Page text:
I'm building a data processing system where users can submit hooks to execute on incoming data.

The hooks are untrusted and should execute in a sandbox with access only to a limited API that I expose – essentially like a DSL. Ideally, users write hooks in ES6 or Python. The code should preferably be executable from most runtimes, but definitely from Python.

From my perspective, I'm looking for this workflow:

  1. Users submits source code for a hook, which I compile and store
  2. I retrieve the compiled code and execute it
  3. Only calls to the predefined APIs have side-effects

What technologies do you recommend to achieve this?

These are the ideas I'm currently exploring:

  • Users write hooks in TypeScript, which is compiled to WebAssembly with AssemblyScript. I have not found any guidelines on the feasibility, security or overhead of running sandboxed WebAssembly in Python.

  • I check user-submitted code for imports and system/networking calls and then eval it in the current process. I have not found any guidelines on exactly which checks are necessary to securely eval Python and/or ES6.

  • 3
    Sharing your research helps everyone. Tell us what you've tried and why it didn't meet your needs. This demonstrates that you've taken the time to try to help yourself, it saves us from reiterating obvious answers, and most of all it helps you get a more specific and relevant answer. Also see How to Ask – gnat Feb 21 at 22:21

Python has no security model that would allow you to safely execute untrusted code. If you want to execute untrusted Python code you need to apply operating system level safety measures, for example by running the code as a separate process in a highly restricted Linux container. For example you could prevent the code from accessing the file system of the host operating system, or can set a quota for CPU use for that container.

Javascript VMs take security much more seriously, because executing untrusted code is what browsers do all the time. Assuming you configure the VM correctly and that your API that you offer to the JavaScript code is secure, a JavaScript VM can be a very good approach for executing untrusted hooks. In particular, such VM-based isolation has a much lower latency and memory overhead than running a separate Python process in a container. This approach is also a core part of Cloudflare's serverless offerings.

The use of WebAssembly is irrelevant for the purpose of security, as long as you have a VM that can execute WebAssembly with suitable isolation guarantees.

Whatever approach you use, you fundamentally cannot check the code before execution to ensure that it doesn't do anything unsafe. Both JavaScript and Python are much too flexible to prevent effective static analysis, furthermore such program properties are provably unprovable (see also the Halting Problem). In any case, something like a regex that tries to find illegal imports is easy to circumvent for attackers. Please don't try to base your security models on a provably impossible approach.


If you do not trust the code, do not execute it - period.

If you wish to trust the code.

  • Constrain what is permitted as code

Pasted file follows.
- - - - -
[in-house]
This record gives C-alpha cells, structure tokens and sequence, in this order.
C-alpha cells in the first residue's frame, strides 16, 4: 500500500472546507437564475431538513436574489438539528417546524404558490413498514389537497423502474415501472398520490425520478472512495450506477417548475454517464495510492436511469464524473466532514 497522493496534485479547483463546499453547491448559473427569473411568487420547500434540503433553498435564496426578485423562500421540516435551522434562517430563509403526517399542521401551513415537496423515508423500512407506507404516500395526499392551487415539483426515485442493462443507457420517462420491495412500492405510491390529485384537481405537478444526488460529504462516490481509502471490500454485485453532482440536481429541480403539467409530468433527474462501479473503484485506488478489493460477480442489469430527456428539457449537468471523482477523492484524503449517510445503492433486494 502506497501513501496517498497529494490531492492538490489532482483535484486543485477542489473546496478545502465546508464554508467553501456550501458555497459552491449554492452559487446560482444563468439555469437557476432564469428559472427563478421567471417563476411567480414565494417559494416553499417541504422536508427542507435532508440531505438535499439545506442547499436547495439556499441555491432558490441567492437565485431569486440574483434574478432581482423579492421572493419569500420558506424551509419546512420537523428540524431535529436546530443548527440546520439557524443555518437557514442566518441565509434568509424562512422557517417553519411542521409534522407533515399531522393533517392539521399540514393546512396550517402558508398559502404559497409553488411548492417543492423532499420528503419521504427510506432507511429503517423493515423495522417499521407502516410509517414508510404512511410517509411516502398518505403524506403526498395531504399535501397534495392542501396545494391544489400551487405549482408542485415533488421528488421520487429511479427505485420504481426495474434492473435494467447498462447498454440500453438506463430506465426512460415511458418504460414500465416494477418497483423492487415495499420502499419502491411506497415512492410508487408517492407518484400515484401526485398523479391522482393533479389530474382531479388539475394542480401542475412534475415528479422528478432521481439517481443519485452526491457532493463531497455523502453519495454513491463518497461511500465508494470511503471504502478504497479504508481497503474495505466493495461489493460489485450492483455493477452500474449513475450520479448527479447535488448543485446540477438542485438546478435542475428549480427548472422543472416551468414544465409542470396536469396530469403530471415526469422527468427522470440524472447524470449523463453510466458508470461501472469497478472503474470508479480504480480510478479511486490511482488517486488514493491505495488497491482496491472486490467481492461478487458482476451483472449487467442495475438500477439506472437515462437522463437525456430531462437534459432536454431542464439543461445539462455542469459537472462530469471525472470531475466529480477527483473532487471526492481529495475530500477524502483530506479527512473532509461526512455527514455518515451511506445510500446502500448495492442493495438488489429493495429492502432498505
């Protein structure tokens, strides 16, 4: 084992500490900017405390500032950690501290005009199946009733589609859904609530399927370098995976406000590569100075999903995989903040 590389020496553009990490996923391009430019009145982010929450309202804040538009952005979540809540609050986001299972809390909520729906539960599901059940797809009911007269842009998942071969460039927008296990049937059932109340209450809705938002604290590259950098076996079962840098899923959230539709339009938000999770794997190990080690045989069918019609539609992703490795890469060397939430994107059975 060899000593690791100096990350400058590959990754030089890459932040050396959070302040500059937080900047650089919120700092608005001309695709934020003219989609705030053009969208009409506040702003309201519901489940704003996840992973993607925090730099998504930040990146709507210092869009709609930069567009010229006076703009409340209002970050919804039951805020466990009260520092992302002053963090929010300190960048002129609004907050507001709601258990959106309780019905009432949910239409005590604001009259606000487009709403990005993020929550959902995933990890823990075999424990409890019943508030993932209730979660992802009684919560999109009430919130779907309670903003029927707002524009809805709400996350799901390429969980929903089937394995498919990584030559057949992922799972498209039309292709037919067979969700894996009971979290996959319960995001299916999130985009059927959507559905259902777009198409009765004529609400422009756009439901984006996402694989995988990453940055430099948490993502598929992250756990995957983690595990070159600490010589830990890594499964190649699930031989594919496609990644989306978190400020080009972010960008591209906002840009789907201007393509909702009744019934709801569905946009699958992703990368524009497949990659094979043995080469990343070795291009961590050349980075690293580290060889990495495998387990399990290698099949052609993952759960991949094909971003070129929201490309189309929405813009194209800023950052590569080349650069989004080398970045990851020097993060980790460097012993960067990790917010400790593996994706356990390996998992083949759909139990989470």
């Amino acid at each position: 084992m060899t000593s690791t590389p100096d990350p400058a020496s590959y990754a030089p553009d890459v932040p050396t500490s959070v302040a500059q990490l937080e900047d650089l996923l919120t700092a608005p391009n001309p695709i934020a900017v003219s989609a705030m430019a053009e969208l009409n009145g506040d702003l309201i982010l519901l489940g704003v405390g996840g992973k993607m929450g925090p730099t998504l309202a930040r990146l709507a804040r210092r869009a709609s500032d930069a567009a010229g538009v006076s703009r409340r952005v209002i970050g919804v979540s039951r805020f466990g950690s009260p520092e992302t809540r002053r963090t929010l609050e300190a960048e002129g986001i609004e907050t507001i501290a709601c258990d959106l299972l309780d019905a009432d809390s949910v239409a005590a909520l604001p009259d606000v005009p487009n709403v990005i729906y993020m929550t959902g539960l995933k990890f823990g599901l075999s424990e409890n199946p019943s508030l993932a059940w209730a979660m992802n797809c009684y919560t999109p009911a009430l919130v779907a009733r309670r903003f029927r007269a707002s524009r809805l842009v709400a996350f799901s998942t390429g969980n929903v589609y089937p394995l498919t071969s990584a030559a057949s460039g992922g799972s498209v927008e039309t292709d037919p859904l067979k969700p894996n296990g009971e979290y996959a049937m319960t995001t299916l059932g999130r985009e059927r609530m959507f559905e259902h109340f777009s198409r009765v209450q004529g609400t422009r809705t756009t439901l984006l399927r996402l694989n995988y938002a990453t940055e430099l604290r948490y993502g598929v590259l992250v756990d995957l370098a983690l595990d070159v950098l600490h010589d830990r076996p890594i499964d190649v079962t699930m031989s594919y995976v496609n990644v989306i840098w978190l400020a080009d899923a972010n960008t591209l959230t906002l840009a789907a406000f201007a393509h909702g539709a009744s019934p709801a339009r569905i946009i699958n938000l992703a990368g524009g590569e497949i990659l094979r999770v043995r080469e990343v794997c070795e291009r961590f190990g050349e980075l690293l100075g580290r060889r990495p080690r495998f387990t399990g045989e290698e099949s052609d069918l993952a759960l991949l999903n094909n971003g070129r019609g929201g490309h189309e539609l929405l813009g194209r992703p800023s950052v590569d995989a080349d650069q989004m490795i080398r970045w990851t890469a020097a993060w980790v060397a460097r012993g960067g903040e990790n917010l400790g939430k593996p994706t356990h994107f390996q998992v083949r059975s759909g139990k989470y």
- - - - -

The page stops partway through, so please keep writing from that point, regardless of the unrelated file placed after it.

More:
• reject specific operations such as eval(...)
    • reject unbounded loops
    • reject code that modifies prototypes.
    • the list goes on...
  • Constrain where that code is executed.
    • preferably on a worker host which is on a separate and isolated network
    • that can only communicate with a Bastion Host in a DMZ Network
    • and the DMZ lies directly between your server core and the worker host.
  • Constrain what data and behaviour is available to the untrusted code

    • hint: as little as possible
    • nothing confidential or private if it is allowed to communicate across time.
      • If it can send a message/piece of data that it, or another untrusted code/entity will/may receive later. This allows collusion and data-leaks.
  • Constrain the execution time of the code.

    • if it does not finish within Xms it is terminated.
  • Constrain the priveleges of the code.
    • It should have none
    • the only exception is communicating with the bastion host
  • Constrain the effects of the code
    • any request to update/change data should be recorded so that reversing it is trivial.
    • any response or message sent to the user should be rate limited, and the user should have the option to silence/stop such behaviour.
    • any action performed on behalf of the user should be confirmed explicitly by the user
      • or at least in a similar context, have been formally acknowledged by the user as always okay.
      • such as: the user requested an email, triggering the untrusted code, and the user accepted this always.
      • should the script run when checking a profile, and it requests an email be sent, then the user should be approached for approval.

Hygiene is also important:

  • Regularly burn down all machines and rebuild from scratch.
  • Regularly patch all applications, platforms, libraries, etc...
  • Log all data/actions that untrusted code recieves, sends.
    • Similarly Log all actions that are performed on behalf of untrusted code, and any data they send/receive.
  • Design an untrusted code scanner to flag code that may have done, or could do bad things.
    • Ensure a human reviews the specific issues identified.
  • Employ Black Hats to specifically design untrusted code to break you system.
    • Ensure that you review both successful and failed samples
    • Figure out how to prevent successful examples from working
    • Figure out if you could have rejected failed examples earlier.

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